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State v. Cleveland

July 22, 2004

STATE OF NEW JERSEY, PLAINTIFF-RESPONDENT,
v.
HASON CLEVELAND, DEFENDANT-APPELLANT.



On appeal from the Superior Court of New Jersey, Law Division, Criminal Part, Monmouth County, 01-03-0431.

Before Judges Kestin, Winkelstein and Lario.

The opinion of the court was delivered by: Kestin, P.J.A.D.

NOT FOR PUBLICATION WITHOUT THE APPROVAL OF THE APPELLATE DIVISION

Submitted: May 26, 2004

A five-count indictment charged defendant, Hason Cleveland, also known as John Yera, with third-degree possession of heroin and cocaine, contrary to N.J.S.A. 2C:35-10a(1) (count one); third-degree possession of heroin with intent to distribute, contrary to N.J.S.A. 2C:35-5b(3) (count two); second-degree possession of heroin with intent to distribute while within 500 feet of a public park, contrary to N.J.S.A. 2C:35-7.1 (count three); third-degree possession of cocaine with intent to distribute, contrary to N.J.S.A. 2C:35-5b(3) (count four); and second-degree possession of cocaine with intent to distribute within 500 feet of a public park, contrary to N.J.S.A. 2C:35-7.1 (count five). A co-defendant, Ebony Brown, was also named in the indictment.

Defendant subsequently moved to suppress the evidence on which the indictment was predicated. Following a hearing, the motion judge reserved decision, eventually denying the motion for reasons expressed in an oral opinion.

Thereafter, defendant entered a conditional plea of guilty to count five of the indictment. In exchange for the plea, the State had agreed to dismiss the remaining charges. The plea agreement did not call for a sentencing recommendation from the State, leaving the sentence"open ended." The trial court sentenced defendant to a five-year term of imprisonment, to be served concurrently with a sentence defendant was to receive for a criminal matter then pending against him in New York. The trial court also suspended defendant's driving privileges for six months and ordered payment of the penalties, fees and assessments provided by statute.

On appeal, defendant raises a single issue:

DEFENDANT'S MOTION TO SUPPRESS THE EVIDENCE SHOULD HAVE BEEN GRANTED BECAUSE THE POLICE OFFICERS' ENTRY INTO THE ROOM OCCUPIED BY DEFENDANT WITHOUT A SEARCH WARRANT CONSTITUTED AN ILLEGAL SEARCH AND SEIZURE PURSUANT TO THE NEW JERSEY CONSTITUTION.

The pertinent facts as found by the trial court were adequately supported by the evidence developed at the suppression hearing, commanding our deference. See State v. Locurto, 157 N.J. 465, 470-72 (1999); State v. Johnson, 42 N.J. 146, 160-62 (1964); State v. Watson, 261 N.J. Super. 169, 177 (App. Div. 1992), certif. denied, 133 N.J. 441 (1993). Other background facts are essentially undisputed.

Sometime in early November 2000, the Asbury Park Police Department learned that defendant had an outstanding parole arrest warrant in New York, relating to his involvement in a shooting incident. A few days thereafter, Patrolman Phillip J. Montgomery received information from a confidential informant regarding defendant's location.

The informant called Montgomery at about 7:55 a.m. on November 7, 2000, reporting that defendant was"staying" with a woman [.arrowhorizex] later identified as Ebony Brown [.arrowhorizex] at the Sterling Inn in Asbury Park. According to this confidential source, the two were sleeping in room 304 at the time of the call. Montgomery understood from the informant that Brown was the room's"legal tenant." The informant also related that defendant had been selling drugs at the Inn and was in possession of a gun.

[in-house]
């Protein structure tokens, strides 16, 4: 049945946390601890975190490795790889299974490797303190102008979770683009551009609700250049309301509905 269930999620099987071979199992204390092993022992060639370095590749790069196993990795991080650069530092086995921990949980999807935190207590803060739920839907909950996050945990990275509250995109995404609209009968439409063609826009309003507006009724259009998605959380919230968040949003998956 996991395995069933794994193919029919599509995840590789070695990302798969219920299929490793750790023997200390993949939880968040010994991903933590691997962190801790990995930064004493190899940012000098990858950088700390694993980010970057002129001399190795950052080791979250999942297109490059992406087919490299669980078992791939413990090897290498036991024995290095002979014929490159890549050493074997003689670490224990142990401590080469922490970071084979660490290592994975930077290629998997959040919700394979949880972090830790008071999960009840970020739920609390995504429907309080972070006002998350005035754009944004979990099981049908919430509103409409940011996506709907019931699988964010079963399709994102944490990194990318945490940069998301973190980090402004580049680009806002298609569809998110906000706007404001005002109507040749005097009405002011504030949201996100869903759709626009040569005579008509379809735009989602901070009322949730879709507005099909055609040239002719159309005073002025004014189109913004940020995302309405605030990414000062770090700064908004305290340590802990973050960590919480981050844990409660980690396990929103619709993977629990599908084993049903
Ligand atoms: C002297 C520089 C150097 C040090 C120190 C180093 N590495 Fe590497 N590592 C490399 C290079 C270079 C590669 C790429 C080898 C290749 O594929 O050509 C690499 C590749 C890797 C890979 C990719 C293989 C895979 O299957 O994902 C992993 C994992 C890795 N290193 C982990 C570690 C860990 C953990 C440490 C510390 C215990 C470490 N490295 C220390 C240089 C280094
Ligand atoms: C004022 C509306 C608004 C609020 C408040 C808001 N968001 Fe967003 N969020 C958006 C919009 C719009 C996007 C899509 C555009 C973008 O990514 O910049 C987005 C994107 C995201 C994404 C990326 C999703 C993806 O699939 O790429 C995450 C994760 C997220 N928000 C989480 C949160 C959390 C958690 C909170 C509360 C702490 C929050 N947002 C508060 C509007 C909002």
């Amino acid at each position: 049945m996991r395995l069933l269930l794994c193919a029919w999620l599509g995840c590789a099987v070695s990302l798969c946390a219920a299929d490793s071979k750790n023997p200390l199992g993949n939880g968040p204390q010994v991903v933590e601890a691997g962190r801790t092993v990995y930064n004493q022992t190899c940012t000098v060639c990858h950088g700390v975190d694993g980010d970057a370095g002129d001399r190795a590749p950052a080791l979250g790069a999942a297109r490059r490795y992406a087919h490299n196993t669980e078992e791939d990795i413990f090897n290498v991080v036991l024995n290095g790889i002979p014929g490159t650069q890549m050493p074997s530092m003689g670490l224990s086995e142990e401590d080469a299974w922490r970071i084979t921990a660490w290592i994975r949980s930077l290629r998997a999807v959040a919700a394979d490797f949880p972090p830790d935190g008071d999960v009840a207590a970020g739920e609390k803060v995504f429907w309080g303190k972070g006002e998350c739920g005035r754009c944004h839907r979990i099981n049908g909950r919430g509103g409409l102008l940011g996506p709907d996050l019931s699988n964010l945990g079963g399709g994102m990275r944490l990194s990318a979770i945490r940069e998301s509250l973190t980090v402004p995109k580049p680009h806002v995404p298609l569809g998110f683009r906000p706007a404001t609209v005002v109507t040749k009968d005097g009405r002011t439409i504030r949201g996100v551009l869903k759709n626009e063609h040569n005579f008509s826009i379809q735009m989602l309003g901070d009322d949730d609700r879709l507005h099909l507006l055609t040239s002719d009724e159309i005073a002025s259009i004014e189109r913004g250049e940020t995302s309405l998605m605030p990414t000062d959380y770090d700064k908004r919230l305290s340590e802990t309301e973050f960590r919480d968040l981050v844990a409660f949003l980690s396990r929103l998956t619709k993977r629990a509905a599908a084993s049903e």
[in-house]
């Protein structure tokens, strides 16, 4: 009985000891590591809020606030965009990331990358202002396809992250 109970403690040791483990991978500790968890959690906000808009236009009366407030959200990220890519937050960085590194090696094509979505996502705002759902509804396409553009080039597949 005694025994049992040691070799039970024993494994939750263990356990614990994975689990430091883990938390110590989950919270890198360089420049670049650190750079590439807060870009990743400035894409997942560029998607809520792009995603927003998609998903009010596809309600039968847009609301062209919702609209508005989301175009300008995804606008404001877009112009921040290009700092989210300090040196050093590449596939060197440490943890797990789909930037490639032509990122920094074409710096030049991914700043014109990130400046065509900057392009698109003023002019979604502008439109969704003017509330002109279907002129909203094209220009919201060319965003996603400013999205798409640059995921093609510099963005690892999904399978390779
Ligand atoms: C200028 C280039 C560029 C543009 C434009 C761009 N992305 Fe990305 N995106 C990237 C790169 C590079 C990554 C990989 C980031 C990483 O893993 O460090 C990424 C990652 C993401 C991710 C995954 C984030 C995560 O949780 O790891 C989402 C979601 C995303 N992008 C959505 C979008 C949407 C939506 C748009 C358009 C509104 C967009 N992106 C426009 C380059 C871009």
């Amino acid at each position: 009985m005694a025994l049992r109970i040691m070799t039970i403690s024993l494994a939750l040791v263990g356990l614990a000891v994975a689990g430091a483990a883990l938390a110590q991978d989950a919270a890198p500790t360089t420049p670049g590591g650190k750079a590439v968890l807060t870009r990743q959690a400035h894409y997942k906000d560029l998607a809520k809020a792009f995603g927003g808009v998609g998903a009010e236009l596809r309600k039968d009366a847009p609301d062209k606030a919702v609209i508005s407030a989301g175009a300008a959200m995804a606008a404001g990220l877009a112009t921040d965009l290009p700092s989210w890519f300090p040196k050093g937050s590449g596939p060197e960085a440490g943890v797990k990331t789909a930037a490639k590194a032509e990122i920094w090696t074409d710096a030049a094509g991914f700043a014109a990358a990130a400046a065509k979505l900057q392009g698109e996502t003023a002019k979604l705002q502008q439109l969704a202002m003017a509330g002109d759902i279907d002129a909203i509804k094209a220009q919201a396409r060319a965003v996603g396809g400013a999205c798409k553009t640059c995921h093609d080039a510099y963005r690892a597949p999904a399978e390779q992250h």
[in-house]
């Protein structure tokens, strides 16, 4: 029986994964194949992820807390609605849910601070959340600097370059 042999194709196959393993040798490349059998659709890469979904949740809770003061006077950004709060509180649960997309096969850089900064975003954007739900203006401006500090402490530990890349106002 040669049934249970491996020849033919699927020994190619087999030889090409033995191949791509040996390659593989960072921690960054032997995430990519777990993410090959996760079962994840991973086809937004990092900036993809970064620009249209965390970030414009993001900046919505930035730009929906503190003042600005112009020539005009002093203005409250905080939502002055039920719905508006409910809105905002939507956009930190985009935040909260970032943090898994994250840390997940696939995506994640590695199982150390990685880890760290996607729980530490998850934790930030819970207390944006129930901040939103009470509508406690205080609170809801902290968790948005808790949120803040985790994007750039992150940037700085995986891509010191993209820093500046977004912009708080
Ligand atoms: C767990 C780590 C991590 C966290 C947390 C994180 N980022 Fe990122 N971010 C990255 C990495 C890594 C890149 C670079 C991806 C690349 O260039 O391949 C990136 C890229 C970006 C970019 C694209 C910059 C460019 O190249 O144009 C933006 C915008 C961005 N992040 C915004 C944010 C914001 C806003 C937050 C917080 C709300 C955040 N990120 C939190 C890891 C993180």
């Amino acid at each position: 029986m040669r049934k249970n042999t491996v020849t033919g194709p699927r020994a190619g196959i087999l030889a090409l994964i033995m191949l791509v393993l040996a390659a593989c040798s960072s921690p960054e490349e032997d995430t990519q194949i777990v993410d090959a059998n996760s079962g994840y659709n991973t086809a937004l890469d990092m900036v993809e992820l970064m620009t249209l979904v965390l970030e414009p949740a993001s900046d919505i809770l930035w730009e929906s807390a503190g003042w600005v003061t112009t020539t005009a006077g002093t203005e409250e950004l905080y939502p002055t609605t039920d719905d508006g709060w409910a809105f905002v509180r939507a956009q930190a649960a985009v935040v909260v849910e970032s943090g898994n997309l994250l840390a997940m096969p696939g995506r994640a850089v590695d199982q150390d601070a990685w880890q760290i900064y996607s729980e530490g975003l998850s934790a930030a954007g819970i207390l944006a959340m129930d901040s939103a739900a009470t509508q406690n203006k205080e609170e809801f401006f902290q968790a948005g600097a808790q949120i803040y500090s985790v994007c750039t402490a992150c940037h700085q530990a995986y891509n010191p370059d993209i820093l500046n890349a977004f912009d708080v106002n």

Montgomery testified that he was familiar with both defendant and the Sterling Inn. He described the Inn as a haven for drug dealers and stated that he had encountered defendant there in the past.

After speaking with the confidential informant, Montgomery and several other officers proceeded to the Sterling Inn to execute the arrest warrant. When they arrived, the informant, who was apparently also renting a room at the Inn, unlocked the front entrance door and permitted the police to enter. Once inside, Officer Ashe headed towards room 304 on the third floor while the remaining officers, including Montgomery, attempted to locate the Inn's management.

Montgomery knocked on the door to the management office, but did not receive a response. Unable to locate any of the Inn's employees, Montgomery decided to join Ashe on the third floor. He discovered Ashe standing near the door to room 304. Montgomery noted that the door was ajar, seemingly because of a malfunctioning lock mechanism. Montgomery testified that, without pushing the door open further, he peered into the room through the five or six-inch opening, and observed a black male and female sleeping in a bed less than six feet away. Montgomery testified that he immediately identified the black male as defendant.

Accompanied by Ashe, Montgomery entered the room with his gun drawn. He identified himself as a police officer, informed defendant that he was a"wanted fugitive" in New York, and placed defendant under arrest. Montgomery helped defendant don a pair of pants. Before doing so, however, he searched the pants and found $1086 ...


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